Tea Partiers Run to Big-Money Trough
Editor’s Note: The big question about the Tea Party was whether it was really something new or just the clever rebranding of the old Republican Right, known for its intense loyalty to big-money interests.
The early results are in and it appears that many middle-class Americans were snookered again, as Michael Winship explains in this guest essay:
Remember that scene in "Mr. Smith Goes to Washington" when Jimmy Stewart arrives in the capital for the first time?
The freshman senator shakes off his handlers in Union Station and jumps onto a sightseeing bus, eager to see all the statues and monuments honoring the greats of American history.
"I don't think I've ever been so thrilled in my life," he says afterwards.
"And that Lincoln Memorial -- gee whiz! Mr. Lincoln, there he is. Just looking straight at you as you come up those steps. Just sitting there like he was waiting for somebody to come along."
You’d have thought that the current freshman class of Congress -- the sprouted seed of Tea Partiers and the 2010 midterms -- would have made a similar tour their first priority on arrival, for all their talk of the Founding Fathers, the Constitution and core principles. And for all I know, many of them did just that.
But for some, the siren song of cash and influence has proven stronger, already luring them onto the rocks of privilege and corruption that lurk just inside the Beltway.
They’ve made a beeline not for the hallowed shrines of patriots’ pride but the elegant suites of K Street lobbyists, where the closest its residents have been to Lincoln is the bearded face peering from the five-dollar bill -- chump change.
So much for fiercely resisting the wicked, wicked ways of Washington. These new members were seduced faster than Dustin Hoffman in "The Graduate."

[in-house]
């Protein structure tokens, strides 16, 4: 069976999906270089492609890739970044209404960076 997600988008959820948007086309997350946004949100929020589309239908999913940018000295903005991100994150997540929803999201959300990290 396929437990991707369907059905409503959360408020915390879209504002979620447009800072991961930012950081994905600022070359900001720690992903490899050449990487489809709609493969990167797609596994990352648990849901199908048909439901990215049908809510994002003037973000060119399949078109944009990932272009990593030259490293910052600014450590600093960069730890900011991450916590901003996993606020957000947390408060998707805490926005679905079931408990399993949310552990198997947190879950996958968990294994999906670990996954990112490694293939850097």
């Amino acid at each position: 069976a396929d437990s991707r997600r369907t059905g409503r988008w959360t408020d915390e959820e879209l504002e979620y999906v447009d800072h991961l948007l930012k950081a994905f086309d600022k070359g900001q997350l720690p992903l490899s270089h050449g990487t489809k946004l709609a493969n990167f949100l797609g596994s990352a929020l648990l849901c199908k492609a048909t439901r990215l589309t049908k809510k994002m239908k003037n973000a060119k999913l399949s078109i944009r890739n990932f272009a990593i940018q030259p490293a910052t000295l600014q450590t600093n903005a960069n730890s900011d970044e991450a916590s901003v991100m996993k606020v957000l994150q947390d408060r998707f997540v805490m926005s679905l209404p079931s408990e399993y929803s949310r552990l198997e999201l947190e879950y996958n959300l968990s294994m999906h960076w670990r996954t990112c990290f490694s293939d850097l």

In an April 2 editorial, The New York Times reported, "Since last year’s Republican victories, nearly 100 lawmakers have hired former lobbyists as their chiefs of staff or legislative directors, according to data compiled by two watchdog groups, the Center for Responsive Politics and Remapping Debate.
“That is more than twice as many as in the previous two years.
"In that same period, 40 lobbyists have been hired as staff members of Congressional committees and subcommittees, the boiler rooms where legislation is drafted. That again dwarfs the number from the previous two years.
“While some of those lobbyist-staffers were hired by Democrats, the vast majority are working for Republicans. ... In many cases, those hiring lobbyists were Tea Party candidates who vowed to end business as usual in Washington."
The revolving door between government and lobbyists has never spun faster.
Then there’s this, from Wednesday’s Washington Post: "Many of the Republican freshmen in the House won election vowing to shake up Washington, so it’s a little surprising that many of them seem to be playing an old Washington game: raising much of their campaign money from corporate political action committees.
"More than 50 members of the class of 87 GOP freshmen took in more than $50,000 from PACs during the first quarter of 2011, according to new campaign disclosure reports filed with the Federal Election Commission. Eighteen of the lawmakers took in more than $100,000."
For example, freshman star Kristi Noem of South Dakota – one of the two newbies anointed as liaison to the Republican House leadership – raised $169,000 in PAC money, including cash from General Electric, Boeing, Raytheon, Wells Fargo, Fedex, AFLAC, Altria (the parent company of Philip Morris and Kraft Foods) and pharmaceutical giants Bayer and GlaxoSmithKline.